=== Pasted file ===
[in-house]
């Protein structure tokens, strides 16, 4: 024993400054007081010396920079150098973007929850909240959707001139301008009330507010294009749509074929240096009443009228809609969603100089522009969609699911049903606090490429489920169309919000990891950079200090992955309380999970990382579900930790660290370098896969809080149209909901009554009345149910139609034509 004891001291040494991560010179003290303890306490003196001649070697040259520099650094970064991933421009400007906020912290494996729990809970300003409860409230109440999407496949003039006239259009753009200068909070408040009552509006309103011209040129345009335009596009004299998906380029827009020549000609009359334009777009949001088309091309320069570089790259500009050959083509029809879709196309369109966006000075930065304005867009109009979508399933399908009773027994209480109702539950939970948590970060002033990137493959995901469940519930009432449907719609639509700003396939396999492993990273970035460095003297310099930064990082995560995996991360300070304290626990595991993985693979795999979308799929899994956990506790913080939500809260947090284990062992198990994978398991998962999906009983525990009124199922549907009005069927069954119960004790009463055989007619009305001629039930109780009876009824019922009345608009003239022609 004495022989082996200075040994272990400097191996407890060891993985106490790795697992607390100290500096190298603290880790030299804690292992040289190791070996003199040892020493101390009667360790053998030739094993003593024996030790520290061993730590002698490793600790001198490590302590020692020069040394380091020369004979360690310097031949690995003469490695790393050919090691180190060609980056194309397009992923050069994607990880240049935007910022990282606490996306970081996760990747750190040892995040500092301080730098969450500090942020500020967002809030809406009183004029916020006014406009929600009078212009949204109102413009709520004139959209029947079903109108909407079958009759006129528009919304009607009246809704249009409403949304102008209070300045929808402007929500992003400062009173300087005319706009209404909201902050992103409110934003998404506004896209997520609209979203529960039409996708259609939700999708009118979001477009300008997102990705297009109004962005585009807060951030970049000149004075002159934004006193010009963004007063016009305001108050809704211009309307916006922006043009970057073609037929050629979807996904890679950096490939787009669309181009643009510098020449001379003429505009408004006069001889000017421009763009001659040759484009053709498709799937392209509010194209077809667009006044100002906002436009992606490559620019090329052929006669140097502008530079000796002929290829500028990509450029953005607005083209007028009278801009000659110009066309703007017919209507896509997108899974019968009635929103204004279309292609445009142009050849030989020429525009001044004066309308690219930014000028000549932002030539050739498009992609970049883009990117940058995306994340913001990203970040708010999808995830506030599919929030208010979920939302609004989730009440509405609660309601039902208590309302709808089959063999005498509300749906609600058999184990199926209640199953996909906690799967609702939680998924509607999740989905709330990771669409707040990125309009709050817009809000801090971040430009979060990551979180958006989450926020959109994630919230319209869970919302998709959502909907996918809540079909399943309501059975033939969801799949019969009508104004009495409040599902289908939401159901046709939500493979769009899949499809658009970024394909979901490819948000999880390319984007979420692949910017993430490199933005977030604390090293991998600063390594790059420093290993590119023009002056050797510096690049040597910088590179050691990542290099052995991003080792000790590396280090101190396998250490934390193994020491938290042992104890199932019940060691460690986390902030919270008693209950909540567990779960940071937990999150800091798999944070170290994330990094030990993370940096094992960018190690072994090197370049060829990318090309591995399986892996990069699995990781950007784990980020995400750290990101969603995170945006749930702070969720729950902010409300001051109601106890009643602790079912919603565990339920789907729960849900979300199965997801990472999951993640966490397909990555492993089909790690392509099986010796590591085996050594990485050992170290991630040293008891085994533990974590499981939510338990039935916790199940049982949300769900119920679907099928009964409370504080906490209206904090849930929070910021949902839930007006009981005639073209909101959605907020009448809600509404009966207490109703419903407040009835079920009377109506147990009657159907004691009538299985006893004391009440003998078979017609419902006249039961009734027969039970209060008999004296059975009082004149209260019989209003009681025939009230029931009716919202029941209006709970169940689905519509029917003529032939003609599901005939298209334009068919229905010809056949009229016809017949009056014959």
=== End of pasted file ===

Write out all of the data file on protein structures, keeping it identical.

[in-house]
């Protein structure tokens, strides 16, 4: 024993400054007081010396920079150098973007929850909240959707001139301008009330507010294009749509074929240096009443009228809609969603100089522009969609699911049903606090490429489920169309919000990891950079200090992955309380999970990382579900930790660290370098896969809080149209909901009554009345149910139609034509 004891001291040494991560010179003290303890306490003196001649070697040259520099650094970064991933421009400007906020912290494996729990809970300003409860409230109440999407496949003039006239259009753009200068909070408040009552509006309103011209040129345009335009596009004299998906380029827009020549000609009359334009777009949001088309091309320069570089790259500009050959083509029809879709196309369109966006000075930065304005867009109009979508399933399908009773027994209480109702539950939970948590970060002033990137493959995901469940519930009432449907719609639509700003396939396999492993990273970035460095003297310099930064990082995560995996991360300070304290626990595991993985693979795999979308799929899994956990506790913080939500809260947090284990062992198990994978398991998962999906009983525990009124199922549907009005069927069954119960004790009463055989007619009305001629039930109780009876009824019922009345608009003239022609 004495022989082996200075040994272990400097191996407890060891993985106490790795697992607390100290500096190298603290880790030299804690292992040289190791070996003199040892020493101390009667360790053998030739094993003593024996030790520290061993730590002698490793600790001198490590302590020692020069040394380091020369004979360690310097031949690995003469490695790393050919090691180190060609980056194309397009992923050069994607990880240049935007910022990282606490996306970081996760990747750190040892995040500092301080730098969450500090942020500020967002809030809406009183004029916020006014406009929600009078212009949204109102413009709520004139959209029947079903109108909407079958009759006129528009919304009607009246809704249009409403949304102008209070300045929808402007929500992003400062009173300087005319706009209404909201902050992103409110934003998404506004896209997520609209979203529960039409996708259609939700999708009118979001477009300008997102990705297009109004962005585009807060951030970049000149004075002159934004006193010009963004007063016009305001108050809704211009309307916006922006043009970057073609037929050629979807996904890679950096490939787009669309181009643009510098020449001379003429505009408004006069001889000017421009763009001659040759484009053709498709799937392209509010194209077809667009006044100002906002436009992606490559620019090329052929006669140097502008530079000796002929290829500028990509450029953005607005083209007028009278801009000659110009066309703007017919209507896509997108899974019968009635929103204004279309292609445009142009050849030989020429525009001044004066309308690219930014000028000549932002030539050739498009992609970049883009990117940058995306994340913001990203970040708010999808995830506030599919929030208010979920939302609004989730009440509405609660309601039902208590309302709808089959063999005498509300749906609600058999184990199926209640199953996909906690799967609702939680998924509607999740989905709330990771669409707040990125309009709050817009809000801090971040430009979060990551979180958006989450926020959109994630919230319209869970919302998709959502909907996918809540079909399943309501059975033939969801799949019969009508104004009495409040599902289908939401159901046709939500493979769009899949499809658009970024394909979901490819948000999880390319984007979420692949910017993430490199933005977030604390090293991998600063390594790059420093290993590119023009002056050797510096690049040597910088590179050691990542290099052995991003080792000790590396280090101190396998250490934390193994020491938290042992104890199932019940060691460690986390902030919270008693209950909540567990779960940071937990999150800091798999944070170290994330990094030990993370940096094992960018190690072994090197370049060829990318090309591995399986892996990069699995990781950007784990980020995400750290990101969603995170945006749930702070969720729950902010409300001051109601106890009643602790079912919603565990339920789907729960849900979300199965997801990472999951993640966490397909990555492993089909790690392509099986010796590591085996050594990485050992170290991630040293008891085994533990974590499981939510338990039935916790199940049982949300769900119920679907099928009964409370504080906490209206904090849930929070910021949902839930007006009981005639073209909101959605907020009448809600509404009966207490109703419903407040009835079920009377109506147990009657159907004691009538299985006893004391009440003998078979017609419902006249039961009734027969039970209060008999004296059975009082004149209260019989209003009681025939009230029931009716919202029941209006709970169940689905519509029917003529032939003609599901005939298209334009068919229905010809056949009229016809017949009056014959």